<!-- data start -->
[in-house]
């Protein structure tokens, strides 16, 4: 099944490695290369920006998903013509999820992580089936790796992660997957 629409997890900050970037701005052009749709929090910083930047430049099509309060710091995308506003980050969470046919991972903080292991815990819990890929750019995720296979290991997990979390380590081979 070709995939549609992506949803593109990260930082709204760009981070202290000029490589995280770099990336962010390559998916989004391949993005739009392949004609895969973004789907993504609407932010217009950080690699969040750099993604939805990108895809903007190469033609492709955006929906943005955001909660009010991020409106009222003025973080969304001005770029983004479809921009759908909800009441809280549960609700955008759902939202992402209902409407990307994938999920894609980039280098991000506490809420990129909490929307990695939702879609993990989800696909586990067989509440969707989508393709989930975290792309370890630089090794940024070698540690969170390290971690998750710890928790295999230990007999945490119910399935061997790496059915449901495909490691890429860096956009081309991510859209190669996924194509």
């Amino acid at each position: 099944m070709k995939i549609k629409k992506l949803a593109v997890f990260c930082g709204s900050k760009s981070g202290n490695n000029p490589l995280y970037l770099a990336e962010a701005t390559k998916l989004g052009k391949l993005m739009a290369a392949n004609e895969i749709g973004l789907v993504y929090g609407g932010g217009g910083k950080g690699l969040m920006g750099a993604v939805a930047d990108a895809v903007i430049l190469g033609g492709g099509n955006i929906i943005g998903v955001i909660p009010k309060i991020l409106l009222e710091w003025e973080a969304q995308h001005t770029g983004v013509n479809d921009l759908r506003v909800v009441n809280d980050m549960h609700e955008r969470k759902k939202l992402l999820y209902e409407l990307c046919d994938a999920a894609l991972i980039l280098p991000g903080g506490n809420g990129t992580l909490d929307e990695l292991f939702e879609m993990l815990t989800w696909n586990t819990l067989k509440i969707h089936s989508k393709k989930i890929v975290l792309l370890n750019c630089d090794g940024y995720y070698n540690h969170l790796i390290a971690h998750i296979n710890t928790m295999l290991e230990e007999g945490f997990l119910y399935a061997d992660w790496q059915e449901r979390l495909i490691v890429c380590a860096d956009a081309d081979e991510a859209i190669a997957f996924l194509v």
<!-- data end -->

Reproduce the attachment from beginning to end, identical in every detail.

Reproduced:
[in-house]
């Protein structure tokens, strides 16, 4: 099944490695290369920006998903013509999820992580089936790796992660997957 629409997890900050970037701005052009749709929090910083930047430049099509309060710091995308506003980050969470046919991972903080292991815990819990890929750019995720296979290991997990979390380590081979 070709995939549609992506949803593109990260930082709204760009981070202290000029490589995280770099990336962010390559998916989004391949993005739009392949004609895969973004789907993504609407932010217009950080690699969040750099993604939805990108895809903007190469033609492709955006929906943005955001909660009010991020409106009222003025973080969304001005770029983004479809921009759908909800009441809280549960609700955008759902939202992402209902409407990307994938999920894609980039280098991000506490809420990129909490929307990695939702879609993990989800696909586990067989509440969707989508393709989930975290792309370890630089090794940024070698540690969170390290971690998750710890928790295999230990007999945490119910399935061997790496059915449901495909490691890429860096956009081309991510859209190669996924194509």
């Amino acid at each position: 099944m070709k995939i549609k629409k992506l949803a593109v997890f990260c930082g709204s900050k760009s981070g202290n490695n000029p490589l995280y970037l770099a990336e962010a701005t390559k998916l989004g052009k391949l993005m739009a290369a392949n004609e895969i749709g973004l789907v993504y929090g609407g932010g217009g910083k950080g690699l969040m920006g750099a993604v939805a930047d990108a895809v903007i430049l190469g033609g492709g099509n955006i929906i943005g998903v955001i909660p009010k309060i991020l409106l009222e710091w003025e973080a969304q995308h001005t770029g983004v013509n479809d921009l759908r506003v909800v009441n809280d980050m549960h609700e955008r969470k759902k939202l992402l999820y209902e409407l990307c046919d994938a999920a894609l991972i980039l280098p991000g903080g506490n809420g990129t992580l909490d929307e990695l292991f939702e879609m993990l815990t989800w696909n586990t819990l067989k509440i969707h089936s989508k393709k989930i890929v975290l792309l370890n750019c630089d090794g940024y995720y070698n540690h969170l790796i390290a971690h998750i296979n710890t928790m295999l290991e230990e007999g945490f997990l119910y399935a061997d992660w790496q059915e449901r979390l495909i490691v890429c380590a860096d956009a081309d081979e991510a859209i190669a997957f996924l194509v």